Marines with the Marine Rotational Force-Darwin load into an MV-22B Osprey during Exercise Koolendong at Bradshaw Training Field Area, Northern Territories, Australia.

Marine Rotational Force Darwin by Sgt. Sarah Flocco

Marines with the Marine Rotational Force-Darwin load into an MV-22B Osprey during Exercise Koolendong at Bradshaw Training Field Area, Northern Territories, Australia.

U.S. Signs 25-Year Military Pact with Australia

The United States and Australia finalized a 25-year deal to more than double the number of American troops training with their Aussie counterparts in a significant step forward for the Obama administration’s contentious “rebalance” to the Asia-Pacific region.

Defense Secretary Chuck Hagel and Secretary of State John Kerry announced the U.S.-Australia Force Posture Agreement on Tuesday in Sydney alongside Australian Defense Minister David Johnston and Minister of Foreign Affairs Julie Bishop.

The agreement includes a substantial commitment of U.S. troops based near the northern city of Darwin.

“This long-term agreement on rotational deployment of U.S. Marines in Darwin and American airmen in northern Australia will broaden and deepen our alliance’s contributions to regional security and advance America’s ongoing strategic rebalance in the Asia Pacific,” Hagel said. “The U.S.-Australia alliance is spurring this progress and will remain a bedrock for a stable and secure order.”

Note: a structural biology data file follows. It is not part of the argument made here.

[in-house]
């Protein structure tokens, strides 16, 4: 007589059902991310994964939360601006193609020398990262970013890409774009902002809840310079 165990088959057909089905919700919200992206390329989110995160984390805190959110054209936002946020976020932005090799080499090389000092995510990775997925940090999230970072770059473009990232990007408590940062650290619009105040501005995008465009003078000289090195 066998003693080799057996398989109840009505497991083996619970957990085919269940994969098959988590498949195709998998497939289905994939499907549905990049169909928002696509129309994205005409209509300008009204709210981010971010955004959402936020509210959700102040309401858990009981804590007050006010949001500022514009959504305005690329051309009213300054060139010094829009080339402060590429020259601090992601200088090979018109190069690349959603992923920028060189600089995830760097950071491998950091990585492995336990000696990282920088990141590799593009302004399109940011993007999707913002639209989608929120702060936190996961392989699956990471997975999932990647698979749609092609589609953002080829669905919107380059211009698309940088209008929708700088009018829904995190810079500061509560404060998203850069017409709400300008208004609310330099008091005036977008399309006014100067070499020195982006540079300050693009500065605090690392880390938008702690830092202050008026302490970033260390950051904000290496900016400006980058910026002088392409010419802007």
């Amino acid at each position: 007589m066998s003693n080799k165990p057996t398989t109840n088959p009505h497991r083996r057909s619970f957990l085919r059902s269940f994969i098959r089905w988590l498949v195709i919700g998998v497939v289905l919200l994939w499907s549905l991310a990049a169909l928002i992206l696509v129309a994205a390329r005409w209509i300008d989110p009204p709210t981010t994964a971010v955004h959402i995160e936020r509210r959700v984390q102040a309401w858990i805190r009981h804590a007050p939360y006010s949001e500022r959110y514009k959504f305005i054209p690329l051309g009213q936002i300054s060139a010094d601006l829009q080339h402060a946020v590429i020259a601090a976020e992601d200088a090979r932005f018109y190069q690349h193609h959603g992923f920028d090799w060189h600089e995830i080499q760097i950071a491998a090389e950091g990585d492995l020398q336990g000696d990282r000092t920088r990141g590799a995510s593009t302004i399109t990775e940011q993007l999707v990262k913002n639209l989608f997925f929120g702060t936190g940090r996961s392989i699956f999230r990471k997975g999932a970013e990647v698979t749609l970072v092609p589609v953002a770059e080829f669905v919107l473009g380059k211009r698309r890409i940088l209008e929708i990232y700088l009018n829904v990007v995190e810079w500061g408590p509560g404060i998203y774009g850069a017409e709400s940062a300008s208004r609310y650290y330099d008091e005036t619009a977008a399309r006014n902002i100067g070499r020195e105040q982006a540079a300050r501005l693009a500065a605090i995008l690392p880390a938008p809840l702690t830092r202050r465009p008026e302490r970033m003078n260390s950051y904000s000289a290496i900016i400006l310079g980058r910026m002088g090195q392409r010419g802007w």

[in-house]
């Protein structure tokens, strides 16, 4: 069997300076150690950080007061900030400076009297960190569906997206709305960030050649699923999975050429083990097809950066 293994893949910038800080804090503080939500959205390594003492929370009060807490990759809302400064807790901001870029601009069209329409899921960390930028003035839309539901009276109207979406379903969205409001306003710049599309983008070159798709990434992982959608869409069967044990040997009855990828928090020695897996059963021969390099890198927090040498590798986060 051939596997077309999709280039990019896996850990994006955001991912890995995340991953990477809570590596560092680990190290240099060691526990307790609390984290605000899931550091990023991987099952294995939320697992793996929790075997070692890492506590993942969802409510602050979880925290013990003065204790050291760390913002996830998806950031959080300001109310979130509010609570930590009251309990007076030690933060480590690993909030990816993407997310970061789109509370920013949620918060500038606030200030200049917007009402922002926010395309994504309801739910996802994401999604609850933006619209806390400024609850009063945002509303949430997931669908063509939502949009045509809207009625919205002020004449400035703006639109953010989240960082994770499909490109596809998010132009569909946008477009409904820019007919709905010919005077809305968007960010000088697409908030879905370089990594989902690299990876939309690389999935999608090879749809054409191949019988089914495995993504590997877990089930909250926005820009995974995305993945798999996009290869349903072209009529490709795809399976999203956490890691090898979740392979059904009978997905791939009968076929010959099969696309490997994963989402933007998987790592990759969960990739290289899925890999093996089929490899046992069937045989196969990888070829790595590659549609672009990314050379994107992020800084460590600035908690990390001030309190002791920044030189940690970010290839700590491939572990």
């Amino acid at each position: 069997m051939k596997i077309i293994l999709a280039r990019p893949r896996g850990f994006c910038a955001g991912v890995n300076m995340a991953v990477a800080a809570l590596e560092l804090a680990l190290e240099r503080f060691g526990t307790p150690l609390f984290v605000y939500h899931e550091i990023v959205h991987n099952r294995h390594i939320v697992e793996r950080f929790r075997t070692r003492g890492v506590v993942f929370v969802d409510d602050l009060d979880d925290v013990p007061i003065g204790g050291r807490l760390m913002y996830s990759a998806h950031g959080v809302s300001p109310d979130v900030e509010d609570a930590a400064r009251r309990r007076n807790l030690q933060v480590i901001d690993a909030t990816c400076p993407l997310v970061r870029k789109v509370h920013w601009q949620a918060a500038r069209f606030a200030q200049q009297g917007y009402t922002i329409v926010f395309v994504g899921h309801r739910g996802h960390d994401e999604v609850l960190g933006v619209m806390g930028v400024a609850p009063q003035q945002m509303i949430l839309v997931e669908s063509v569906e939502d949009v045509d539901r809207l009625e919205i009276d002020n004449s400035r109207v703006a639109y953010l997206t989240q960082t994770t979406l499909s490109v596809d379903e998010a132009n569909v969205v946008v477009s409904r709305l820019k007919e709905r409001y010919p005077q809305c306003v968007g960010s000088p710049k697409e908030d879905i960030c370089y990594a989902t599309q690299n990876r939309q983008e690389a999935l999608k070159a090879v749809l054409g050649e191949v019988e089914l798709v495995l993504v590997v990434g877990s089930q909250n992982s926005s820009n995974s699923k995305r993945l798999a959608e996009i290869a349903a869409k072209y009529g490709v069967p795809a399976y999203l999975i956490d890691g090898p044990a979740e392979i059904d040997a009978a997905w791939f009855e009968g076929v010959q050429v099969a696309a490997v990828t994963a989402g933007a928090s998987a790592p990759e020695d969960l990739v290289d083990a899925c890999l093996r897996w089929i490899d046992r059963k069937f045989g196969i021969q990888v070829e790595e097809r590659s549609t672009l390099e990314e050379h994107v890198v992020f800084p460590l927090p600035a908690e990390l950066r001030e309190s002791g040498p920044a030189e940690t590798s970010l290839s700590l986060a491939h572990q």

(RELATED: Can the U.S. Military Really ‘Pivot’ to Asia?)

There are now approximately 1,200 U.S. Marines and Air Force personnel training with Australian troops for humanitarian and disaster relief missions, Johnston said. “That, ladies and gentlemen, is going very seamlessly, very well, and it is a classic win-win situation.”

The partnership raises the number of U.S. troops in Australia to 2,500, according to Adm. Sam Locklear, commander of U.S. Pacific Command. Their primary focus will be humanitarian disaster relief similar to the response in the wake of the devastating Typhoon Haiyan that affected nearly 14 million people in the Philippines last year. That disaster summoned aid from nearly every corner of the globe, and signaled China’s rise as a humanitarian force in the Asia-Pacific.

President Barack Obama’s promise to focus on this fastest-growing economic region is now three years in the making—and has had no shortage of critics along the way, especially given the myriad of flareups in the Middle East, Europe and Africa. But despite varied dissent about how much budgetary constraints will limit the rebalance, U.S. officials have nevertheless been able to forge military agreements with Japan, Guam, the Philippines and now this new deal in Sydney.  

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